The International Monetary System: A Time of Turbulence

By Jacob S. Dreyer; American Enterprise Institute for Public Policy Research | Go to book overview

Summary of the Discussion

Given a history of controversy over the "locomotive" and "convoy" proposals for coordinated economic expansion and, in general, over advantages and disadvantages of establishing a permanent institutional framework for coordination of national economic policies, the extent of general agreement among the participants of the conference on a number of major issues was somewhat surprising. Still, some participants, most notably Robert Solomon, maintained that closer coordination of economic policies in 1972-1973 could have prevented the worldwide boom that then developed and that led to an explosion in commodity prices, contributed to the oil price boosts of 1973-1974, and ultimately resulted in a painful global slump. Even this premise was challenged, however. Helen Junz held that the explosive economic growth of 1972- 1973 was, at least partially, due to excessive consultations and implicit coordination of policies among nations. Every government underestimated at that time the strength of its own economy and, consequently, unintentionally misinformed its partners about the true conditions. Thus, errors of judgment became compounded, and every government continued to pursue highly expansionary policies on the assumption that increments to the global growth of demand for resources due to such policies would not be excessive. Thomas Willett pointed out in this connection that international coordination of macroeconomic policies would be more defensible if, indeed, governments had a superior forecasting ability. He claimed, however, that this ability is, if anything, rather inferior because of the inherent bias of politicians toward overoptimism. Moreover, Willett contended that because coordination is likely to be based on governments' discretion, as distinct from predetermined rules, political considerations are certain to influence the outcome, not necessarily in a desirable manner.

Rainer Masera addressed the issue of structural differences among countries and of how they impinge on a coordination process. He pointed out that not only are certain prices sticky and others flexible but that the degree of their stickiness is very different among countries. After all, institutional settings for determination of wages are different

-520-

Notes for this page

Add a new note
If you are trying to select text to create highlights or citations, remember that you must now click or tap on the first word, and then click or tap on the last word.
One moment ...
Default project is now your active project.
Project items

Items saved from this book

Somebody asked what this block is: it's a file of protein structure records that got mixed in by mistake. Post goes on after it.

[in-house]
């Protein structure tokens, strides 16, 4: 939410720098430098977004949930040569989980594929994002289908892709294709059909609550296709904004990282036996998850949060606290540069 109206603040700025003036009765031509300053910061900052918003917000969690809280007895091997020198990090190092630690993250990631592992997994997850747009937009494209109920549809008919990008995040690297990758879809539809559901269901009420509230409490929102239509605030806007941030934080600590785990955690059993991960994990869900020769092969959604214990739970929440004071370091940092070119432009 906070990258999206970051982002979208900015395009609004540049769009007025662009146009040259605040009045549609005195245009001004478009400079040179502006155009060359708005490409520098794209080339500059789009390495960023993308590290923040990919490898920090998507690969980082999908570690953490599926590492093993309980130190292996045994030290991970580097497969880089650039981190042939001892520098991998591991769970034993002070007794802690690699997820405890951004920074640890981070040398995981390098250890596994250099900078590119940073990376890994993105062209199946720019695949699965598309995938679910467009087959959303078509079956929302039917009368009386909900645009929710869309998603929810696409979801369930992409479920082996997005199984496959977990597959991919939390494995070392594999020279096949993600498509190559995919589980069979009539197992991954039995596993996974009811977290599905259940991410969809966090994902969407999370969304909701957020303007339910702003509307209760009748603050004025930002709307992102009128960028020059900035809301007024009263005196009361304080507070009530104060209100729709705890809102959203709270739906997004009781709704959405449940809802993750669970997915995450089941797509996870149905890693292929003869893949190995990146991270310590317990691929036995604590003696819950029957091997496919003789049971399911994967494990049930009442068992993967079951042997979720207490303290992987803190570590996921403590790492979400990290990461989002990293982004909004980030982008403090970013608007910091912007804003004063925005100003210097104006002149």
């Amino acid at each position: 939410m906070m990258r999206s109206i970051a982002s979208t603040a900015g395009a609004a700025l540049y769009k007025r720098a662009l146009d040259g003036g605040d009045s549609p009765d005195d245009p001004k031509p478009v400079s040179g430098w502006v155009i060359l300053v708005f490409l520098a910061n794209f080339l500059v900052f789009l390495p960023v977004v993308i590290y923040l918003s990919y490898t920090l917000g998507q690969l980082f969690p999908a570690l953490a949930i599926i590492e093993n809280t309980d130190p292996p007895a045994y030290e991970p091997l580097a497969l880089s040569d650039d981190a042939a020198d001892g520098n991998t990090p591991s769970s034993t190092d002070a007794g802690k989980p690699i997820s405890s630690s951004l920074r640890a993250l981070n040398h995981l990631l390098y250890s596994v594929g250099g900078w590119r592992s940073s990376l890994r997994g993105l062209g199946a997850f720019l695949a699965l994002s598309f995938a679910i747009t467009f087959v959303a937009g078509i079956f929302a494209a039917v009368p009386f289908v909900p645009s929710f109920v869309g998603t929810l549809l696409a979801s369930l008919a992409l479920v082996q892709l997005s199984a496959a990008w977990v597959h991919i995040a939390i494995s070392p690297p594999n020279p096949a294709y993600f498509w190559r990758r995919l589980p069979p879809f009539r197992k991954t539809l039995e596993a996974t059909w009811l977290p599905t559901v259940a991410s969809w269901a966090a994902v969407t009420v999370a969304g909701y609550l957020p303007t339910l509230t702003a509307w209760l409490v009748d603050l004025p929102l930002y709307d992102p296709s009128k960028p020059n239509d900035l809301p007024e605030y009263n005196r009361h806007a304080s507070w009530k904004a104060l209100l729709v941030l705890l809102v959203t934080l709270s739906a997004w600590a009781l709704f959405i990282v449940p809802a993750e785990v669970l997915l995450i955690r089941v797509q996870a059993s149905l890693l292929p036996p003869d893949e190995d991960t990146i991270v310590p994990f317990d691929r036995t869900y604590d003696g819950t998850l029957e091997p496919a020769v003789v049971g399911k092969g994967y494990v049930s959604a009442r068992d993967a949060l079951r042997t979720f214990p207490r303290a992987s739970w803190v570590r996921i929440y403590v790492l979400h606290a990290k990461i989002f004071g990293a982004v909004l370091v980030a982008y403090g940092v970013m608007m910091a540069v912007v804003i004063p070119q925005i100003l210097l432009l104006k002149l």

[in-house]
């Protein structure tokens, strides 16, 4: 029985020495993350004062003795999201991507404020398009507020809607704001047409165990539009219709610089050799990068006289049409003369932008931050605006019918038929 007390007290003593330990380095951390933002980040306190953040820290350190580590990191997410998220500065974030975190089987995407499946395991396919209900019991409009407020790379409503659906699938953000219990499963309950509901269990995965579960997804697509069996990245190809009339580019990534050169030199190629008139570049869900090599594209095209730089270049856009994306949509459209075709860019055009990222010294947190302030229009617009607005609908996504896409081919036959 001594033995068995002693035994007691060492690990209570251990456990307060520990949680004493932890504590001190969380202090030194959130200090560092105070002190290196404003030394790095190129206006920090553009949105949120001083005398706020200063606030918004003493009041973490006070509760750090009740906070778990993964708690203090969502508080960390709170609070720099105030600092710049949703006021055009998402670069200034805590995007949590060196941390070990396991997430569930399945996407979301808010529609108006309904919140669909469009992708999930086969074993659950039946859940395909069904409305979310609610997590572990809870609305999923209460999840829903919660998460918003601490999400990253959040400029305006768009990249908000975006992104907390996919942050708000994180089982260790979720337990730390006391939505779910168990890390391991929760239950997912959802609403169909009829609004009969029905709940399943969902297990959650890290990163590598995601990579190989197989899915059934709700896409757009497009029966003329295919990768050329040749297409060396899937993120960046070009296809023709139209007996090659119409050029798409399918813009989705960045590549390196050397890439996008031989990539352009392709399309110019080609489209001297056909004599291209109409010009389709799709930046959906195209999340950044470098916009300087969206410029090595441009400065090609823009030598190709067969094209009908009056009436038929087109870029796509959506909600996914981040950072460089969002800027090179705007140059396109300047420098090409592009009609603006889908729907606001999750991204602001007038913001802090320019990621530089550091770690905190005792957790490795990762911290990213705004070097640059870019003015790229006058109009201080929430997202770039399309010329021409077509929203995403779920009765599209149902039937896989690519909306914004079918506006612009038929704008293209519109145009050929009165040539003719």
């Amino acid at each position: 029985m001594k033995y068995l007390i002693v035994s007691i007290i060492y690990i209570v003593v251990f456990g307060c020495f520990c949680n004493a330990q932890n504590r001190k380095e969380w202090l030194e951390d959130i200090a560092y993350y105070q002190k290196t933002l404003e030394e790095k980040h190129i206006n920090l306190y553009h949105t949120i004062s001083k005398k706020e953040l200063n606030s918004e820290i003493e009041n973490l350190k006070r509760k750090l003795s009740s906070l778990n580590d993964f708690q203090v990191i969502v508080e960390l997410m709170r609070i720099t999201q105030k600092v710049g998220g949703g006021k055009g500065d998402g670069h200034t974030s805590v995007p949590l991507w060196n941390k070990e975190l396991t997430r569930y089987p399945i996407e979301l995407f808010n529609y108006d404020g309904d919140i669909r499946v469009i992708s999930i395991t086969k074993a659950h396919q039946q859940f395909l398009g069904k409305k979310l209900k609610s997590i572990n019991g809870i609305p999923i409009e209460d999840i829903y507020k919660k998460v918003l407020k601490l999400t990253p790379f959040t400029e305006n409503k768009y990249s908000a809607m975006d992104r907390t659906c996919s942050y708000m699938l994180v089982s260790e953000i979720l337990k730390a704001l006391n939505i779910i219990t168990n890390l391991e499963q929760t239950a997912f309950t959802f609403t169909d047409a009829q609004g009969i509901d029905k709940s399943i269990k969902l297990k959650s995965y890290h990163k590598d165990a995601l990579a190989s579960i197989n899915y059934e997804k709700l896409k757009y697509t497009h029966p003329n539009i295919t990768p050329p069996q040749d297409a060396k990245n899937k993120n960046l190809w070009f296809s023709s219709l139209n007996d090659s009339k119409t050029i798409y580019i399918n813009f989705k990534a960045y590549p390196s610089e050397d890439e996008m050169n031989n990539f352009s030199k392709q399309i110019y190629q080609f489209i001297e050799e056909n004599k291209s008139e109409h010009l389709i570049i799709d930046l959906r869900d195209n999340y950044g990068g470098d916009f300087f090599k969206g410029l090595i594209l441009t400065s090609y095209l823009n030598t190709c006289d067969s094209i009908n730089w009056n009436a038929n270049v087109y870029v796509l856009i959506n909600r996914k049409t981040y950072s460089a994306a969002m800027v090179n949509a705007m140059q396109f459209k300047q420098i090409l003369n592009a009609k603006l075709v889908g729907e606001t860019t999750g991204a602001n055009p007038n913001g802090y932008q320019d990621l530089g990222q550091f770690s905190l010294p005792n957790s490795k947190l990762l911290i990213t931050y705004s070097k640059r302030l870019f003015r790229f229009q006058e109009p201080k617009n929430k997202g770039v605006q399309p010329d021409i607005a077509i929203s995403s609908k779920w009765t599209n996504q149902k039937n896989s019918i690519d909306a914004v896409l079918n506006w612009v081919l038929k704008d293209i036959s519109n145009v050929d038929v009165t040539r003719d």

This book has been saved
Highlights (0)
Some of your highlights are legacy items.

Highlights saved before July 30, 2012 will not be displayed on their respective source pages.

You can easily re-create the highlights by opening the book page or article, selecting the text, and clicking “Highlight.”

Citations (0)
Some of your citations are legacy items.

Any citation created before July 30, 2012 will labeled as a “Cited page.” New citations will be saved as cited passages, pages or articles.

We also added the ability to view new citations from your projects or the book or article where you created them.

Notes (0)
Bookmarks (0)

You have no saved items from this book

Project items include:
  • Saved book/article
  • Highlights
  • Quotes/citations
  • Notes
  • Bookmarks
Notes
Cite this page

Cited page

Style
Citations are available only to our active members.
Buy instant access to cite pages or passages in MLA, APA and Chicago citation styles.

(Einhorn, 1992, p. 25)

(Einhorn 25)

1. Lois J. Einhorn, Abraham Lincoln, the Orator: Penetrating the Lincoln Legend (Westport, CT: Greenwood Press, 1992), 25, http://www.questia.com/read/27419298.

Cited page

Bookmark this page
The International Monetary System: A Time of Turbulence
Table of contents

Table of contents

Settings

Settings

Typeface
Text size Smaller Larger Reset View mode
Search within

Search within this book

Look up

Look up a word

  • Dictionary
  • Thesaurus
Please submit a word or phrase above.
Print this page

Print this page

Why can't I print more than one page at a time?

Help
Full screen
/ 523

matching results for page

    Questia reader help

    How to highlight and cite specific passages

    1. Click or tap the first word you want to select.
    2. Click or tap the last word you want to select, and you’ll see everything in between get selected.
    3. You’ll then get a menu of options like creating a highlight or a citation from that passage of text.

    OK, got it!

    Cited passage

    Style
    Citations are available only to our active members.
    Buy instant access to cite pages or passages in MLA, APA and Chicago citation styles.

    "Portraying himself as an honest, ordinary person helped Lincoln identify with his audiences." (Einhorn, 1992, p. 25).

    "Portraying himself as an honest, ordinary person helped Lincoln identify with his audiences." (Einhorn 25)

    "Portraying himself as an honest, ordinary person helped Lincoln identify with his audiences."1

    1. Lois J. Einhorn, Abraham Lincoln, the Orator: Penetrating the Lincoln Legend (Westport, CT: Greenwood Press, 1992), 25, http://www.questia.com/read/27419298.

    Cited passage

    Thanks for trying Questia!

    Please continue trying out our research tools, but please note, full functionality is available only to our active members.

    Your work will be lost once you leave this Web page.

    Buy instant access to save your work.

    Already a member? Log in now.

    Oops!

    An unknown error has occurred. Please click the button below to reload the page. If the problem persists, please try again in a little while.